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Nuclear Science and Engineering
Fusion Science and Technology
A day in the life of the nuclear community
The November issue of Nuclear News is focused on the individuals who make up our nuclear community.
We invited a small group of those individuals to tell us about their day-to-day work in some of the many occupations and applications of nuclear science and technology, and they responded generously. They were ready to tell us about the part they play, together with colleagues and team members, in supplying clean energy, advancing technology, protecting safety and health, and exploring fundamental science.
In these pages, we see a community that can celebrate both those workdays that record progress moving at a steady pace and the exceptional days when a goal is reached, a briefing is delivered, a contract goes through, a discovery is made, or an unforeseen challenge is overcome.
The Nuclear News staff hopes that you enjoy meeting these members of our community—or maybe get reacquainted with friends—through their words and photos.
P. Camp, E. Belonohy, I. S. Carvalho, S. Knipe, X. Lefebvre, S. A. Medley, R. Olney, S. Romanelli, R. C. R. Shaw, R. Smith, B. Wakeling, R. J. Walker, D. Wilson
Fusion Science and Technology | Volume 71 | Number 4 | May 2017 | Pages 457-466
Technical Paper | dx.doi.org/10.1080/15361055.2017.1288457
Articles are hosted by Taylor and Francis Online.
The ActiveGas Handling System (AGHS) collects Tokamak exhaust gases from the JET machine and recovers, purifies and recycles the deuterium and tritium for fuelling the plasma. With the increasing fusion power and all-metal first wall and diverter, the forthcoming DTE2 experiment will see a change in the Tokamak exhaust composition compared to the DTE1 first series of experiments. A range of gases additional to those for fuelling the plasma will be added for critical applications such as plasma detachment and disruption mitigation.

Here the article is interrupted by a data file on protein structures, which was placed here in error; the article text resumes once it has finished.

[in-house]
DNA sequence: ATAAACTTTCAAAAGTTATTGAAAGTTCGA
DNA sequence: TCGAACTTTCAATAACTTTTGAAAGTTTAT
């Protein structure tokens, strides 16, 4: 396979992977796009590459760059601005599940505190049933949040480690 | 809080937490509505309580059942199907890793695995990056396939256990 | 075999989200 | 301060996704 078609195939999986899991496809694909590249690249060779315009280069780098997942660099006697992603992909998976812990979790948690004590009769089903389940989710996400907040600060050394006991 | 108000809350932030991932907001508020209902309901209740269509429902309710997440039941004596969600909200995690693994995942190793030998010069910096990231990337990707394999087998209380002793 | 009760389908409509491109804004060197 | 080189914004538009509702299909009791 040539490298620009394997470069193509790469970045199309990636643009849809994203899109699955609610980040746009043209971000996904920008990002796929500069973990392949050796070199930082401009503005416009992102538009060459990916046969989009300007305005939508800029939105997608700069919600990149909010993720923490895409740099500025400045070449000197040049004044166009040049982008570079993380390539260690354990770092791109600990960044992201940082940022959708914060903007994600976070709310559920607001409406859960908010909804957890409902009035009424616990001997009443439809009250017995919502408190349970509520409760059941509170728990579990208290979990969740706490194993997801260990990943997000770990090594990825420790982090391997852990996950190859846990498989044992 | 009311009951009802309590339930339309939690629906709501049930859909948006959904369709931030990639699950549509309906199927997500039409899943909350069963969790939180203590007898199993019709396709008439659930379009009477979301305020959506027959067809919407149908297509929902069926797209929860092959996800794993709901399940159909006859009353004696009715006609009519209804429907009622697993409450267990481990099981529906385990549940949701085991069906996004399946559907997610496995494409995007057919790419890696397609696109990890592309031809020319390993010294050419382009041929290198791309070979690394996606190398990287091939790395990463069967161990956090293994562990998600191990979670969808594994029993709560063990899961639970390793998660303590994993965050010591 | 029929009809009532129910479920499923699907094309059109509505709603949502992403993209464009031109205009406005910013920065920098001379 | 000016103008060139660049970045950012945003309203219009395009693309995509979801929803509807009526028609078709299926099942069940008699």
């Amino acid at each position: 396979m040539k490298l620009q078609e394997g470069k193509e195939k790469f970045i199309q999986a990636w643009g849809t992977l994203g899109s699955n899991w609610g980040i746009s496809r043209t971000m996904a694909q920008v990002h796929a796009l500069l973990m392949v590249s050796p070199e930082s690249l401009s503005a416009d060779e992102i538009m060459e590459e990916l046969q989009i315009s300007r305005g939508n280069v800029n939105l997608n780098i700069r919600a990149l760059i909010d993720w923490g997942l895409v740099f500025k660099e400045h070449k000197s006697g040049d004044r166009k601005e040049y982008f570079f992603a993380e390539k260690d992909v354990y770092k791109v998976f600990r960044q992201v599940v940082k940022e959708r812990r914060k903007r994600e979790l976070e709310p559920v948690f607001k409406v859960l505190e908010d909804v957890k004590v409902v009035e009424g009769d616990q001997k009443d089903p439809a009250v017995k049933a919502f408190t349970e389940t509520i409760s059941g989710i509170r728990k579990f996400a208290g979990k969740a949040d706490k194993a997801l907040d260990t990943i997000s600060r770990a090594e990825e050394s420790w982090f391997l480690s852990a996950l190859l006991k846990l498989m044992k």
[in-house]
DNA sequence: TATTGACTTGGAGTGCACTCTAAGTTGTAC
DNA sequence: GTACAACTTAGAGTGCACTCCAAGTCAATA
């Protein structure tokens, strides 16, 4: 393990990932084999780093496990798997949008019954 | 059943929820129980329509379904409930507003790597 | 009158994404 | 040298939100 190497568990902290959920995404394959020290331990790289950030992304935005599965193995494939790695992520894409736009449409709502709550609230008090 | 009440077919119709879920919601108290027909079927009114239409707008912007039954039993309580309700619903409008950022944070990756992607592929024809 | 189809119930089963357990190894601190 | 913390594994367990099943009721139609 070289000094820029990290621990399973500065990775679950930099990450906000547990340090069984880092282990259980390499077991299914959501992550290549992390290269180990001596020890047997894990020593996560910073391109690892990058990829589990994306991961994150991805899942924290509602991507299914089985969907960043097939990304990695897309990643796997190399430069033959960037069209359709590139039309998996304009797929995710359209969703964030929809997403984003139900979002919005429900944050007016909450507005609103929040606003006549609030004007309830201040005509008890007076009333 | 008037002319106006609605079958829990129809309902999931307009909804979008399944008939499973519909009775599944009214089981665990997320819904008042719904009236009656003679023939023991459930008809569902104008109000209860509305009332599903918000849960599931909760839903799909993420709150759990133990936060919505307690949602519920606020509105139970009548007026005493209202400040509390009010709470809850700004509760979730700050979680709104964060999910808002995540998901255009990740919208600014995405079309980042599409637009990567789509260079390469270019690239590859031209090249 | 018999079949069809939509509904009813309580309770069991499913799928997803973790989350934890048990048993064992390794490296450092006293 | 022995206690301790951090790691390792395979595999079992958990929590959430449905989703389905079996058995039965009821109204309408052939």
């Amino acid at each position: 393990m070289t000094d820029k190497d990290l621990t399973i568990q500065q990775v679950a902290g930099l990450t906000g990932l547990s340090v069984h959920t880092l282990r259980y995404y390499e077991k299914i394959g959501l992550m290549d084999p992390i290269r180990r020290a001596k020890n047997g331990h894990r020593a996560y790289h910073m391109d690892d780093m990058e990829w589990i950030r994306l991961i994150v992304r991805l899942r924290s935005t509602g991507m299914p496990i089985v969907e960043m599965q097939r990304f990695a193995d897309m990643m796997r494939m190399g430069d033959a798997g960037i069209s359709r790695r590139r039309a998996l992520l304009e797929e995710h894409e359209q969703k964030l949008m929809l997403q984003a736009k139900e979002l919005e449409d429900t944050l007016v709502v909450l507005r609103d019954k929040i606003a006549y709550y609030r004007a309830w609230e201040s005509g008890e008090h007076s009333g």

One of these candidate gases is neon, which is anticipated to have a negative influence on storing the recovered hydrogen at an early stage of AGHS reprocessing. This paper will outline the trials and plant modifications which are in hand to provide a solution and enable downstream processes to operate as during DTE1. This will comprise a scrubbing circuit to mitigate the blanketing action of the neon in sorbing the hydrogen isotopes onto the existing depleted-uranium metal-hydride storage beds.
A second approach is also under study that has the potential to bring the tritium process circuit into closer alignment to that intended by ITER, thus providing process data for supporting the ITER fuel cycle design and increasing further the value of the JET experiments to the ITER project. JET’s torus gases recovered onto AGHS’s ITER Prototype Cryosorption Pump (PCP) will, on regeneration, be representative of the gas compositions received into ITER’s Tokamak Exhaust Processing (TEP) system front end. The following adaptions of AGHS are being considered to make processing more representative of ITER:
1. Helium, neon and hydrogen isotopes from 80 K regenerations of the PCP could be routed directly to a Pd-Ag permeator that will replicate the first stage of TEP hydrogen processing.
2. Other gases liberated from regenerating the PCP at 130 K (so-called “warm” regenerations) could be cycled around a nickel bed and permeator train that will approximate to the operation of a palladium membrane reactor which is a second processing route within the TEP system.